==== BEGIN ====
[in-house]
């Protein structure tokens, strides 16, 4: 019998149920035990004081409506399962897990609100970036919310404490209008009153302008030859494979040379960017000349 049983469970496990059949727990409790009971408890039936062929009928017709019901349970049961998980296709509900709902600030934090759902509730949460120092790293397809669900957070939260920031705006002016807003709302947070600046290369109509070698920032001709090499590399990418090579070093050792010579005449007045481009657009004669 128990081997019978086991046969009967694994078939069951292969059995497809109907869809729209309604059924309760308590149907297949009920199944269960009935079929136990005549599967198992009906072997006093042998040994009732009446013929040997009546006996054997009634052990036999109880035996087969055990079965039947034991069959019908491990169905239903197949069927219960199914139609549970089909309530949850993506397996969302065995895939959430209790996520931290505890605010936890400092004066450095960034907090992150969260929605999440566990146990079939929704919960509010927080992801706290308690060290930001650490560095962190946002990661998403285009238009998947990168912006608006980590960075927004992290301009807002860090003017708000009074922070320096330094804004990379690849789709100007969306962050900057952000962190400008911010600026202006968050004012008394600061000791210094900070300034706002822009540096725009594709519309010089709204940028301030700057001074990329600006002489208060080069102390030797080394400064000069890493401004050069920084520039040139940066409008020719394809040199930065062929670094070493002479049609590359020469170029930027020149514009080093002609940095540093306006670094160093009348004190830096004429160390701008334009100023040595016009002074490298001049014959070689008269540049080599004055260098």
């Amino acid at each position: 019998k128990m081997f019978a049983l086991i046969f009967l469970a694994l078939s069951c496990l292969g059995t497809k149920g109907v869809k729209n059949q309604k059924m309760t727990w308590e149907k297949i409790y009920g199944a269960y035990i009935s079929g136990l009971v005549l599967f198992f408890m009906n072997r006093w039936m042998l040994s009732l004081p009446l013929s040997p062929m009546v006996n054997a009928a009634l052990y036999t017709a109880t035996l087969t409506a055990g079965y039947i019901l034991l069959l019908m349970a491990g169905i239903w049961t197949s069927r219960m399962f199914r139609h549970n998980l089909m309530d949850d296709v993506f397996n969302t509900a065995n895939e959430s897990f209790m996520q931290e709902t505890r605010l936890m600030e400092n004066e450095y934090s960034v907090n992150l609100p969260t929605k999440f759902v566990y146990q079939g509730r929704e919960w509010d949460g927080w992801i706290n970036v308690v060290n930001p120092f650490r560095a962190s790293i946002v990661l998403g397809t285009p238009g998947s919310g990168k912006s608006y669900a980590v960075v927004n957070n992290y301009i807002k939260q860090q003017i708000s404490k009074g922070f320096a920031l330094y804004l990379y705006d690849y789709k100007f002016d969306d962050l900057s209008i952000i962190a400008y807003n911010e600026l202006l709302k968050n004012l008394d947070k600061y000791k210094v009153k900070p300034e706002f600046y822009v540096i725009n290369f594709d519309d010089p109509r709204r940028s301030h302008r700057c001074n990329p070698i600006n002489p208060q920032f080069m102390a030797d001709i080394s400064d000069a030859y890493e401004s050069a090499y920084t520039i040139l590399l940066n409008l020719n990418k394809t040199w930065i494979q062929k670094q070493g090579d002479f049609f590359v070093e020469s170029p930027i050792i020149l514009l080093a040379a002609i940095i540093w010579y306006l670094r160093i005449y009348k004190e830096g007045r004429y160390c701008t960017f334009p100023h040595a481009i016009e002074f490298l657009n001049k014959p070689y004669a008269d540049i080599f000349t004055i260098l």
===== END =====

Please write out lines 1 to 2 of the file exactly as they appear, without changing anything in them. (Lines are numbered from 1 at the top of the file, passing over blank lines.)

[in-house]
């Protein structure tokens, strides 16, 4: 019998149920035990004081409506399962897990609100970036919310404490209008009153302008030859494979040379960017000349 049983469970496990059949727990409790009971408890039936062929009928017709019901349970049961998980296709509900709902600030934090759902509730949460120092790293397809669900957070939260920031705006002016807003709302947070600046290369109509070698920032001709090499590399990418090579070093050792010579005449007045481009657009004669 128990081997019978086991046969009967694994078939069951292969059995497809109907869809729209309604059924309760308590149907297949009920199944269960009935079929136990005549599967198992009906072997006093042998040994009732009446013929040997009546006996054997009634052990036999109880035996087969055990079965039947034991069959019908491990169905239903197949069927219960199914139609549970089909309530949850993506397996969302065995895939959430209790996520931290505890605010936890400092004066450095960034907090992150969260929605999440566990146990079939929704919960509010927080992801706290308690060290930001650490560095962190946002990661998403285009238009998947990168912006608006980590960075927004992290301009807002860090003017708000009074922070320096330094804004990379690849789709100007969306962050900057952000962190400008911010600026202006968050004012008394600061000791210094900070300034706002822009540096725009594709519309010089709204940028301030700057001074990329600006002489208060080069102390030797080394400064000069890493401004050069920084520039040139940066409008020719394809040199930065062929670094070493002479049609590359020469170029930027020149514009080093002609940095540093306006670094160093009348004190830096004429160390701008334009100023040595016009002074490298001049014959070689008269540049080599004055260098």